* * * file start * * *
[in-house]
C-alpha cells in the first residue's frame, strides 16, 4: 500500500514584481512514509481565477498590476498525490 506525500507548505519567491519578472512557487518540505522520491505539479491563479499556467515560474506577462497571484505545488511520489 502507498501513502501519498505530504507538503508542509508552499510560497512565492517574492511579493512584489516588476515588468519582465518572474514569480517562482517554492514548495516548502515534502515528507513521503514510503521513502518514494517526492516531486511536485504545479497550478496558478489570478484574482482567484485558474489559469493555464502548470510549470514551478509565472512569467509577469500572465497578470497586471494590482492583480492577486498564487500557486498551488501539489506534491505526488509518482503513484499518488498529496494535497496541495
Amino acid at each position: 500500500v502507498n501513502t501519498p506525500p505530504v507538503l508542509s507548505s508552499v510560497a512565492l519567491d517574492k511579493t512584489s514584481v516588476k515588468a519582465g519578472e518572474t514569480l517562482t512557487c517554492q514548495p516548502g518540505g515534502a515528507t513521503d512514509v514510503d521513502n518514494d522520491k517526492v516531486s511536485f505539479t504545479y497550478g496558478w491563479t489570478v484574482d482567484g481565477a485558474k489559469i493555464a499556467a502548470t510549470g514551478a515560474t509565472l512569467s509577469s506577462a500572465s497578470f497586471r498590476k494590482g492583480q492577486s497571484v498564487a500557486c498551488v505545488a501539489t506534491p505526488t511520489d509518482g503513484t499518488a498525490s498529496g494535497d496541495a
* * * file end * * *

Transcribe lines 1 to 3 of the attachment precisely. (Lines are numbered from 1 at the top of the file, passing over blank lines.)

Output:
[in-house]
C-alpha cells in the first residue's frame, strides 16, 4: 500500500514584481512514509481565477498590476498525490 506525500507548505519567491519578472512557487518540505522520491505539479491563479499556467515560474506577462497571484505545488511520489 502507498501513502501519498505530504507538503508542509508552499510560497512565492517574492511579493512584489516588476515588468519582465518572474514569480517562482517554492514548495516548502515534502515528507513521503514510503521513502518514494517526492516531486511536485504545479497550478496558478489570478484574482482567484485558474489559469493555464502548470510549470514551478509565472512569467509577469500572465497578470497586471494590482492583480492577486498564487500557486498551488501539489506534491505526488509518482503513484499518488498529496494535497496541495
Amino acid at each position: 500500500v502507498n501513502t501519498p506525500p505530504v507538503l508542509s507548505s508552499v510560497a512565492l519567491d517574492k511579493t512584489s514584481v516588476k515588468a519582465g519578472e518572474t514569480l517562482t512557487c517554492q514548495p516548502g518540505g515534502a515528507t513521503d512514509v514510503d521513502n518514494d522520491k517526492v516531486s511536485f505539479t504545479y497550478g496558478w491563479t489570478v484574482d482567484g481565477a485558474k489559469i493555464a499556467a502548470t510549470g514551478a515560474t509565472l512569467s509577469s506577462a500572465s497578470f497586471r498590476k494590482g492583480q492577486s497571484v498564487a500557486c498551488v505545488a501539489t506534491p505526488t511520489d509518482g503513484t499518488a498525490s498529496g494535497d496541495a